Michael Mann on the Incoherent Empire

I am reading Michael Mann’s The Sources of Social Power at the moment, and I find many of his ideas, and his sociological approach to world history most stimulating. I think his IEMP Model — society as a series of overlapping and intersecting power networks with a focus on the logistics of Ideological, Economic, Military and Political power — is by far the best approach to the study of social power. However, I was underwhelmed by his own (in my view defective) application of the theory in his Incoherent Empire. This interview is old, but his observations on history and society remain relevant nevertheless. (thanks Dave)

UC Berkeley’s Harry Kreisler welcomes UCLA sociologist Michael Mann for a conversation on how comparative historical sociology can help in our understanding of U.S. foreign policy. Series: “Conversations with History”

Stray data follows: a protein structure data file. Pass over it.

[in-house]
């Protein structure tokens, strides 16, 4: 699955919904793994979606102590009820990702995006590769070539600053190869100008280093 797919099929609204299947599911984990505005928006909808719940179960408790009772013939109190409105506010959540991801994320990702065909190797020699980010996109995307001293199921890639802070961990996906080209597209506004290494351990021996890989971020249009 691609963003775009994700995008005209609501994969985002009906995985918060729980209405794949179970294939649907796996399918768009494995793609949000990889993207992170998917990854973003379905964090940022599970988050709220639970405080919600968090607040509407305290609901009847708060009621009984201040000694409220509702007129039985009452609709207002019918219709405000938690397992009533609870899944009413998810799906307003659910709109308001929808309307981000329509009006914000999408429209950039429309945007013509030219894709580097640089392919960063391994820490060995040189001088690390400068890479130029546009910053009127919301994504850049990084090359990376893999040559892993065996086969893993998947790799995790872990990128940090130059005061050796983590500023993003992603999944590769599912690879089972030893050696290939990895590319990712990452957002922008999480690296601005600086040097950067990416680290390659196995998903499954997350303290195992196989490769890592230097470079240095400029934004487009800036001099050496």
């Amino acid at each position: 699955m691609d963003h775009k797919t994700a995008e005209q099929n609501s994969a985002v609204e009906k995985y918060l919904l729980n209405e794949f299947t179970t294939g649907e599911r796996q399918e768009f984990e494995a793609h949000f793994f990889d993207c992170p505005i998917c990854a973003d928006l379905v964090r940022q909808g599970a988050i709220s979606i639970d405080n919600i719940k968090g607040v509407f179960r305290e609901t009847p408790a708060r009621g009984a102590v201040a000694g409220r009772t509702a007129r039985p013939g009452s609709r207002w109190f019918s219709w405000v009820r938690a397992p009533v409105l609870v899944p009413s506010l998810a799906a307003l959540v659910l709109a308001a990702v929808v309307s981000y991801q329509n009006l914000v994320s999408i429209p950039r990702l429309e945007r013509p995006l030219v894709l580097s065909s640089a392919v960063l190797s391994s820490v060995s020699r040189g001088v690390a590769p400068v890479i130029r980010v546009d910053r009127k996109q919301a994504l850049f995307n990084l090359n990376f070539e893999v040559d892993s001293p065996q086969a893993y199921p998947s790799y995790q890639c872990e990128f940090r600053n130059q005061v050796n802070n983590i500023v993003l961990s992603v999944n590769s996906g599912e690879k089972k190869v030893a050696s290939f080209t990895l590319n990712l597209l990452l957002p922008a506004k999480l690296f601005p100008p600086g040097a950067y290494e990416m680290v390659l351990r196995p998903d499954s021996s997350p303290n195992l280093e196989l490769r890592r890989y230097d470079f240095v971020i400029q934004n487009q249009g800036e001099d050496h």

Author: Idrees Ahmad

I am a Lecturer in Digital Journalism at the University of Stirling and a former research fellow at the University of Denver’s Center for Middle East Studies. I am the author of The Road to Iraq: The Making of a Neoconservative War (Edinburgh University Press, 2014). I write for The Observer, The Nation, The Daily Beast, Los Angeles Review of Books, The Atlantic, The New Republic, Al Jazeera, Dissent, The National, VICE News, Huffington Post, In These Times, Le Monde Diplomatique, Die Tageszeitung (TAZ), Adbusters, Guernica, London Review of Books (Blog), The New Arab, Bella Caledonia, Asia Times, IPS News, Medium, Political Insight, The Drouth, Canadian Dimension, Tanqeed, Variant, etc. I have appeared as an on-air analyst on Al Jazeera, the BBC, TRT World, RAI TV, Radio Open Source with Christopher Lydon, Alternative Radio with David Barsamian and several Pacifica Radio channels.

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